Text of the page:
The Role of the Women in Ancient Greece in Myth and Religion.
Women pervade nearly every genre of classical literature, yet as good evidence as this may seem, the reader must keep in mind that the literature was written by males and there is more than likely a bias present and with this bias, a taint of misogyny. Religion is indicative of the standing of women in any given society. Mythology is often the subject of classic literature and therefore it is a good place to study the ideal role of women in Ancient Greek society. .
A myth can be defined as an "imaginative, traditional tale transmitted orally over generations, which typically involve super human forces and deal with fundamental human concerns." It consists of stories that have existed, in various forms, for years immemorial. Therefore, classical mythology provides the earliest glimpse of male-female relationships in Greek civilization. Though myths may not be factually true, they are often symbolically true as well as sociologically true.
Religion can be defined as "an acknowledgement of an obligation to a god or gods; a practical piety; devotion; any system of faith and worship. It may be based or explained by myth but myth and religion are not the same way. It is easiest to explain this in terms of Christianity, since that is what most people in today's society are most familiar with. The belief in Jesus Christ being the son of the one God is our religion. The Bible is our set of stories about Jesus, or our myths about this religion.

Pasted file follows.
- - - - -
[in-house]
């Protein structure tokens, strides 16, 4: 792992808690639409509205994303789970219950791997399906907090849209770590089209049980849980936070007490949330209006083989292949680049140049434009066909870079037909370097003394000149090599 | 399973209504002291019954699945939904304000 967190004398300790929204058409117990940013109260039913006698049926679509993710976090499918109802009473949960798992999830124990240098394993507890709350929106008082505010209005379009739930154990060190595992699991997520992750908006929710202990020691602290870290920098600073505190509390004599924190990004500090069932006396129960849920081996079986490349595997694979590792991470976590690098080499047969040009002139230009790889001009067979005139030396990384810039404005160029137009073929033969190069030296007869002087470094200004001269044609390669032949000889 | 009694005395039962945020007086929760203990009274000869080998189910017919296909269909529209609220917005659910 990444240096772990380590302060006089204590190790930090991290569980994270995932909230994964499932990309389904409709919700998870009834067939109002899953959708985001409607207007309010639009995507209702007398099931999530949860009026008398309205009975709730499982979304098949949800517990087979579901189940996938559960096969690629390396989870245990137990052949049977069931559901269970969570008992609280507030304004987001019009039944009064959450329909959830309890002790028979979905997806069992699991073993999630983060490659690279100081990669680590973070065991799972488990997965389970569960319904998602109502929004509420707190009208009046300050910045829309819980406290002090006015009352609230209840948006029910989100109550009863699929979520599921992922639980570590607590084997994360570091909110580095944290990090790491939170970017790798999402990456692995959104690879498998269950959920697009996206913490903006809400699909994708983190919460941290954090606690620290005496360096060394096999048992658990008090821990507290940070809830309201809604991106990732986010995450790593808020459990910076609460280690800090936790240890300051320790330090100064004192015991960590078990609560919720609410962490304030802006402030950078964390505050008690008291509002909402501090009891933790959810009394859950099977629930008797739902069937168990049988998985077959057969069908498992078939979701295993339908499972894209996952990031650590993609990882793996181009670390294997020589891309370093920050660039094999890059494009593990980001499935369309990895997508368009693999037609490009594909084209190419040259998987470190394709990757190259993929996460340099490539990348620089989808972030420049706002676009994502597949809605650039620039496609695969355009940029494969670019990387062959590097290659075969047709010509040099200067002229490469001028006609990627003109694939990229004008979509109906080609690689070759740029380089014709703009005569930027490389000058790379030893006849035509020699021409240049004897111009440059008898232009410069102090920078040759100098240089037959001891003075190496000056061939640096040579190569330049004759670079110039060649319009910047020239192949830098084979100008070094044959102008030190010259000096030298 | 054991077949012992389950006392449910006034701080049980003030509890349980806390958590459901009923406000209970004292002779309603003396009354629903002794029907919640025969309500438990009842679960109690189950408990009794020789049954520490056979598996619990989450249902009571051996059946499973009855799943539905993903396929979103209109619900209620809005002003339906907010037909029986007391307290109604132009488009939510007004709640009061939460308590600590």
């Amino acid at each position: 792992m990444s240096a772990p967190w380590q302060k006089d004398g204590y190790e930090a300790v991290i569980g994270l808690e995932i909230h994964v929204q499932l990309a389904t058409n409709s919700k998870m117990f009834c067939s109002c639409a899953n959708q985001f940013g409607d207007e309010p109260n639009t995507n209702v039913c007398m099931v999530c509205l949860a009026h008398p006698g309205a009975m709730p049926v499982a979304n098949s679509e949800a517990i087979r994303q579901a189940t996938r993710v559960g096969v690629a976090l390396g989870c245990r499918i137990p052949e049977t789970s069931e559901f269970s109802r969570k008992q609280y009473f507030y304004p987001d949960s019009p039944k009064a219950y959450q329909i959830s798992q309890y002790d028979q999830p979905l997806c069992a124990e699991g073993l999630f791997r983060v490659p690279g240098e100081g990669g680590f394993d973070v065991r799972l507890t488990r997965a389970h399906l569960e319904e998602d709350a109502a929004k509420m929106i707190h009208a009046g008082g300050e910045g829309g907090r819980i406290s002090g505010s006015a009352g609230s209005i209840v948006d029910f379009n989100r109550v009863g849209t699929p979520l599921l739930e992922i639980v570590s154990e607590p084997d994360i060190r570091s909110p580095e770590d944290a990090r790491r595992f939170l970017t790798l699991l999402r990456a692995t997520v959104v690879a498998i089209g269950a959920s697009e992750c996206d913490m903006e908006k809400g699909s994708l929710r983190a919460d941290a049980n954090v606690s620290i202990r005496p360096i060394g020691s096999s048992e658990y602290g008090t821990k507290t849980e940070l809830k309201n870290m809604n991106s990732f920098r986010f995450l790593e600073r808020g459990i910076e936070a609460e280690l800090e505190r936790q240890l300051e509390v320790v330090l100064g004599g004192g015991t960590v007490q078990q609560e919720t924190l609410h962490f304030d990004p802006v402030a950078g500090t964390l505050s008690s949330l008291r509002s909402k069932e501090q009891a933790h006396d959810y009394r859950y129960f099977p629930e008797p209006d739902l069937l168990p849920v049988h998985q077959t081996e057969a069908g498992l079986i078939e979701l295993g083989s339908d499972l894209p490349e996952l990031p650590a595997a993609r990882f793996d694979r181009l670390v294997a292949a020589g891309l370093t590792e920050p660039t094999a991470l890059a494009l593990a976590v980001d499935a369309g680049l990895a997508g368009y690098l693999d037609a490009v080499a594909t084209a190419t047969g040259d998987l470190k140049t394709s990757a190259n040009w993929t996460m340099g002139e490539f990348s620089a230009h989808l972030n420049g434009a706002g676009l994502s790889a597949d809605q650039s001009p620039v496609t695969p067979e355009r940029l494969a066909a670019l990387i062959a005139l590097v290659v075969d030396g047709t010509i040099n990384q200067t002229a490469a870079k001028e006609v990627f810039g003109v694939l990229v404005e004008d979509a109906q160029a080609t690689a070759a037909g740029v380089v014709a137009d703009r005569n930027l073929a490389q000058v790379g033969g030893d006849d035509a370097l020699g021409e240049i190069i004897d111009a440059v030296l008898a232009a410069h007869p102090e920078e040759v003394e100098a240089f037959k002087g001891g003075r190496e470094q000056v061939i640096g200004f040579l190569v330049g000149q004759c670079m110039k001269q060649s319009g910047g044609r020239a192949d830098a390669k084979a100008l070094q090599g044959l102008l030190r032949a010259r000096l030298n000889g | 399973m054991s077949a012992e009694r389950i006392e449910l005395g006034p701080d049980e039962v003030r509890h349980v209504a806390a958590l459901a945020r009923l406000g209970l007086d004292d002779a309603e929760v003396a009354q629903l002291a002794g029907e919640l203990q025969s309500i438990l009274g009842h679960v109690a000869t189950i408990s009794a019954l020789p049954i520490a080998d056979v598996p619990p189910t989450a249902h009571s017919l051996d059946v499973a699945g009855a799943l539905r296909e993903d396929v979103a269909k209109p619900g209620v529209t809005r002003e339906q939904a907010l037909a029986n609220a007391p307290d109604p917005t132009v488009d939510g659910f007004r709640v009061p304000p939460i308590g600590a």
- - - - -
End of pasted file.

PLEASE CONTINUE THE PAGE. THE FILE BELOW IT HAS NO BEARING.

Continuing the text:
To begin to look at the role the women represent in myth and religion, we must first take a look at what everyday life was like for a woman in the Ancient Greek world. Although we consistently know more about the aristocracy than about the lower classes, we can say that Greek women lived very sheltered lives in general. Scholars have also noted similarities in the behavior of aristocrats in the various cities across the Greek world, so we can generalize that the lives of women would vary across this area.